By Doug Porter
This morning’s UT-San Diego ran a front page fairy tale about a resolution of the dispute between affordable housing advocates and developers regarding so-called linkage fees on new building projects in the city. We’re told that a plan released by “San Diego’s housing officials and the business community” Wednesday would “double” commercial building fees dedicated to affordable housing.
The real story here is that wealthy developers and their lobbyists have effectively torpedoed the very idea of linkage fees in favor of “broadening out” the search for funding sources–which means proposing to stick those of us who actually pay taxes with the tab. Given San Diego’s historic adversity to even incremental tax hikes, this means nothing will be done.
Oh, and, by the way, no advocates for affordable housing have signed on to this “grand plan.”
The so-called increases in fees will likely be offset by “reforms” in building regulations and planning policies resulting in lower costs to developers. And if the city council does not follow the exact parameters of their “Workforce Housing Plan” by 2018, any fee increase would be cancelled. Oh, and the notion of indexing fees to inflation: gone.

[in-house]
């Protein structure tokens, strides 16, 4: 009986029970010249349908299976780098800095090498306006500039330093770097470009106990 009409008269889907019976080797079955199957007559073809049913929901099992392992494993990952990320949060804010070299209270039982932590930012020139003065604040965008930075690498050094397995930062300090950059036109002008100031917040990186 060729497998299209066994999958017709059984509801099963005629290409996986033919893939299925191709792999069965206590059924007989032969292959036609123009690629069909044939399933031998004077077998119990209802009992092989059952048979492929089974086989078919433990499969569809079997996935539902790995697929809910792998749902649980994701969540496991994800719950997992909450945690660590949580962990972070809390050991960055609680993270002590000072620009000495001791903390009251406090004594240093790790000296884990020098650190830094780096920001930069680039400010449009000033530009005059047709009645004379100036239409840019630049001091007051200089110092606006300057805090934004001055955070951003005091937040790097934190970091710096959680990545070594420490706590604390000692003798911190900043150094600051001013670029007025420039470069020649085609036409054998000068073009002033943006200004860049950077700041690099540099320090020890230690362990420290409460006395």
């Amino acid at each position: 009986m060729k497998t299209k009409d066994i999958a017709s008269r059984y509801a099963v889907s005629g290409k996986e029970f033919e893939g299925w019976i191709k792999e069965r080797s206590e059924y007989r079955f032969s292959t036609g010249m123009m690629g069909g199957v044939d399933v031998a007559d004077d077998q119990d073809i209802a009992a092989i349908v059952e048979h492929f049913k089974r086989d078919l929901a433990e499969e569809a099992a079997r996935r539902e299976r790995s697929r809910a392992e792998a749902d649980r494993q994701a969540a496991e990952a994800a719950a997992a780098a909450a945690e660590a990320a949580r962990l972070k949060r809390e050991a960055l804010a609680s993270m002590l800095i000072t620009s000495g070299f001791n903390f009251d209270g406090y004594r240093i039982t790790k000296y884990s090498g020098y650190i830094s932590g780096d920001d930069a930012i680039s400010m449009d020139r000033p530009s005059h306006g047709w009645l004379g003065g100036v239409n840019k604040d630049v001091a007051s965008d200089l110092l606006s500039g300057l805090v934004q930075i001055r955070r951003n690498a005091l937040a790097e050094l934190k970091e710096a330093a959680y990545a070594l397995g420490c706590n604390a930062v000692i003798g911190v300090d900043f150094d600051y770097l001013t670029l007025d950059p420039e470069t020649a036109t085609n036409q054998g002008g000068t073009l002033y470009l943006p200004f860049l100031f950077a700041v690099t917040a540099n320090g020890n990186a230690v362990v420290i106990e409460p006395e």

It’s important to note these fees (current and proposed) are based on construction costs as they were in 1990. While the rest of us are no longer paying prices from a quarter century ago, developers are. Under the developer’s latest proposal, manufacturing facilities, warehouses, research and development projects and nonprofit hospitals will be exempted from from paying the fee.
An earlier proposal by the city council was rescinded after the so-called Jobs Coalition threatened to recall it by mounting a massive misinformation campaign in support of repealing an increase in affordable housing fees by initiative. Given that this tactic has succeeded twice already (WalMart/Big Box Impact Statements & the Barrio Logan Community Plan), it was a smart move.
Now, Mayor Kevein Faulconer is crowing, “I promised to bring housing advocates and the business community to the table to work on a compromise and that’s exactly what happened. This deal strikes a fair balance that provides more funding for affordable housing without stifling economic development.”
Really? Why couldn’t the Daily Fishwrap name even ONE housing advocate who supported this plan?
From the UT-San Diego story:
Bruce Reznik, executive director of the San Diego Housing Federation, which advocates for affordable housing developers, said his board opposes the sunset provision and exemptions.
“We’re disappointed in and are not going to be supportive of the proposal,” Reznik said.
While the supporters of the new plan claim enough revenue will be generated to build about 37 housing units annually (compared with 22 currently), I’m extremely skeptical, given the Jobs Coalition’s track record with the truth.
I know there are serious questions about whether this sort of funding mechanism is appropriate (it certainly is no more than a drop in the bucket as it stands), but the gall of these downtown types trumpeting this “deal” as something good is just beyond absurd.